The Week Ahead
Full moons in the summer are extra special since we can enjoy them outside in comfortably warm air. So we are indeed lucky to have clear nights with little haze this weekend. While the night sky will be bathed in moonshine, this so-called “Supermoon” will really not look that much different from any other moon. There are many unrealistic expectations about this moon. Check out the moon story here. While you enjoy the moon this evening, temperatures will fall back through the 70s and into the 60s by midnight in the suburbs with lower 70s in the city after reaching near 85 away from the ocean today. A soothing sea breeze will stall the temperatures closer to the upper 70s at most beaches this afternoon as ocean has warmed up to the upper 60s to near 70. The onshore breeze maintains the warmer water. Stronger offshore winds later this week will push the warmer surface water farther offshore. Today’s high tide occurs at 11:18 am and the Full Sturgeon Moon at its closest approach to Earth this year will especially enhance the overnight high tides closer to and past midnight over the next few nights. Fortunately, there are no coincident ocean storms to result in any coastal flooding.
I remain amazed that Boston has not had one heat wave this summer. Is it possible that the city will not have any for the entire summer? I am not certain if that has ever happened. Well, time is running out but heat waves can occur later in August. One of the city’s longest heat waves occurred on August 9-15 in 1988. The most recent late season heat wave took place 4 years ago over 5 days from August 29 through September 2. Presently, all indications point to no heat waves this week but some longer range clues speculatively hint at a day or two of hot weather around the 19th of the month and perhaps again a week later. Clearly, that is not a high confidence forecast yet. Statistics reveal that Boston has endured only 3 heat waves in September since records began way back in the 1870s. It is more common to have only singular days of 90 degrees or higher. After no 90-degree days last August, the temperature hit 97 on 9/11! Overall, despite only 4 days at 90 or higher this year, the summer has been on the warm side with the mean temperatures all a bit above average starting back in May at +0.8 followed by June at +0.7 then July at +0.7. So far, August is below average at -1.6 degrees.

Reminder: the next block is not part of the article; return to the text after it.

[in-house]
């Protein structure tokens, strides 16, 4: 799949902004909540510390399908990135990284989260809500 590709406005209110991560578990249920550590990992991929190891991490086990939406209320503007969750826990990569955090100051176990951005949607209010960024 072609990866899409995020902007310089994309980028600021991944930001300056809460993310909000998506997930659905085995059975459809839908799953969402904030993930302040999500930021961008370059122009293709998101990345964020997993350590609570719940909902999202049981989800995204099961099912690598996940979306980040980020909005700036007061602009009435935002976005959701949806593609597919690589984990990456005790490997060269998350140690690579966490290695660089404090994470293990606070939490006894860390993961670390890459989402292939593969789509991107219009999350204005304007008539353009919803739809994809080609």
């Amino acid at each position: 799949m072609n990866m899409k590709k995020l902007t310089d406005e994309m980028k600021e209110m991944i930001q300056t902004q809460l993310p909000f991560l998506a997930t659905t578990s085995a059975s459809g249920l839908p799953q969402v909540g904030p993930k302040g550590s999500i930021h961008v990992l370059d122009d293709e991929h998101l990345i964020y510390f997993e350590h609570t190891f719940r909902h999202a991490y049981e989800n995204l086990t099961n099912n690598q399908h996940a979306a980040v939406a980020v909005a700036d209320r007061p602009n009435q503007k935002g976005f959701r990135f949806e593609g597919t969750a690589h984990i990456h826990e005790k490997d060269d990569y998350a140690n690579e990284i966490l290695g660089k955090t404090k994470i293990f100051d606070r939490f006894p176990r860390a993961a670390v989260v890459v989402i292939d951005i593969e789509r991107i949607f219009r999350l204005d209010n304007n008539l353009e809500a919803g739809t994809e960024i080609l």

With partly cloudy days in the middle 80s except at coastal locations Monday and Tuesday, it will be cooler the rest of the week. Temperatures in the lower 70s on Wednesday will rise only to the middle 70s on Thursday, Friday and Saturday! Other than an isolated shower possible tomorrow afternoon, more widespread beneficial rain and potential boomers which may be severe in places is expected on Wednesday. That is great news for the farmers as the crops in several communities need some rain badly. An anomalous low pressure system will track from PA into southern New England on that day then spiral into northern New England on Thursday causing scattered showers down here and lots of showers up north. Most of the showers will be confined to the mountains of western and northern New England Friday and Saturday as the storm slowly moves out of the Northeast. There will be some brisk westerly winds on the back side of that feature to make it feel even cooler.
The annual Perseid Meteor Showers peak the middle of this week and it looks like the weather will not be cooperative for us to see them. You may be able to spot some of these rapidly moving shooting stars in the next couple of nights before the clouds and rain enter the region but the bright moonlight will also spoil the show for many of the stars which are faint.
You can watch the weathercasts of Danielle Niles on WBZ New this morning through 9 o’clock and I will deliver the next weathercast at 11 o’clock this evening.
Enjoy the rest of this beautiful weekend.